A critical shortage of shipping containers is boosting cargo fees and sending shockwaves through global supply chains.
We know what you’re thinking — and no, you can’t blame this scarcity on hipsters using them to build tiny houses…
So what’s going?
The pandemic disrupted normal trade patterns
While some regions were in lockdown, others opened back up quickly, causing an imbalance in commerce and a host of ripple effects:
- Temporarily closed US factories left a backlog of unclaimed cargo at domestic ports, causing bottlenecks.
- Exports from Asia swelled during lockdown as retailers like Walmart and Home Depot shipped 300% their normal volume.
- China’s now facing a massive container shortage, slowing exports and boosting demand for returning containers.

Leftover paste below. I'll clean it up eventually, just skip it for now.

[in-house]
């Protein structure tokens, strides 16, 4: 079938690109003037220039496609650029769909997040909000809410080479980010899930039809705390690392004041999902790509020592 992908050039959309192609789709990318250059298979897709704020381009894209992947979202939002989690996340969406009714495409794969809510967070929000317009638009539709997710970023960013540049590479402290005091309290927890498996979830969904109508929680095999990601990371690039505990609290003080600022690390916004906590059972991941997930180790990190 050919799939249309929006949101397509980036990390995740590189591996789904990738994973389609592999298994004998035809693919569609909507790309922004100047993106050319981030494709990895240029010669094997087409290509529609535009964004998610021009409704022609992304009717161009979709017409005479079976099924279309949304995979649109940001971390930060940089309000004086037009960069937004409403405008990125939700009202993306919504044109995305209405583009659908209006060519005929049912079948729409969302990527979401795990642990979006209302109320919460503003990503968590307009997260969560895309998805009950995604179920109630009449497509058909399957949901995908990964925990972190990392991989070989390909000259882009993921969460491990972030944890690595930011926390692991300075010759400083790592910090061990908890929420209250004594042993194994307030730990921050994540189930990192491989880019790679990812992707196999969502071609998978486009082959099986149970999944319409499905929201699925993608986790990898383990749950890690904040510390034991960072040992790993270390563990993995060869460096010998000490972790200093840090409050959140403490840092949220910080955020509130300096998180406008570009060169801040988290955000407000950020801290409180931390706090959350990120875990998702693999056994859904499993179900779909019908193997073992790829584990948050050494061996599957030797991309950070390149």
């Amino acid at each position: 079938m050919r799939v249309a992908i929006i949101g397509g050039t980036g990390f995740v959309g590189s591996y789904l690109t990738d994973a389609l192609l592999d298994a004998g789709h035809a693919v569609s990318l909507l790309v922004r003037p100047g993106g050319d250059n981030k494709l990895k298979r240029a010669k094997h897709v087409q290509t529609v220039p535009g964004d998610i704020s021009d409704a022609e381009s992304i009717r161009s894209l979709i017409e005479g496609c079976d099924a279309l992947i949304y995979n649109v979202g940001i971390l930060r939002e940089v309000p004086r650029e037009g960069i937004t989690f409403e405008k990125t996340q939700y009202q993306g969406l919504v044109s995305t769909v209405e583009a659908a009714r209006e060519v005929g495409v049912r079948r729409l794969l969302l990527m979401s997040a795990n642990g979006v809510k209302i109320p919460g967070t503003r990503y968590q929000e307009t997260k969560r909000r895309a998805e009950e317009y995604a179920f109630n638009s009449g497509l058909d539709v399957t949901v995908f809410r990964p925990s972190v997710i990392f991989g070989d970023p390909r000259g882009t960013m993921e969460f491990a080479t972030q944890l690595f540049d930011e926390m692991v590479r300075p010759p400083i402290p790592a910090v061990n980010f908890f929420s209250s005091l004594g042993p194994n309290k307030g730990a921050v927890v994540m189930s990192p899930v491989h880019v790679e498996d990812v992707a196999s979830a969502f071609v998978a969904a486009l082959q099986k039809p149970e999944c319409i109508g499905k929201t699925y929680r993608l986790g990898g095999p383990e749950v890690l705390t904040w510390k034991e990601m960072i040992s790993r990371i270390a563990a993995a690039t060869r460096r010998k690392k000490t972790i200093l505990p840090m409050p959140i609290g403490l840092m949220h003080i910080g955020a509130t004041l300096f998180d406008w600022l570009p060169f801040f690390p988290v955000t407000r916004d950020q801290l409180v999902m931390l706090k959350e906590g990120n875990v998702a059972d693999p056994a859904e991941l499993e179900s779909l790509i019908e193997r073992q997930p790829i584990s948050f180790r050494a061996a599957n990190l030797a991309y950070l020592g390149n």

That’s a huge deal, considering that ~39% of all US imports come from China.
The cost of shipping a container is up ~200% over last year
Meanwhile, orders for new containers sank during the pandemic, and data from Hillebrand shows that, globally, we’re scrapping more containers than we’re producing, leading to further shortages and price hikes.
All of this was before a ship stuck in the Suez Canal blocked ~12% of the world’s seaborne trade.
Forbes reports that the bulk of this economic burden will fall on consumers, with prices on food and other staples rising.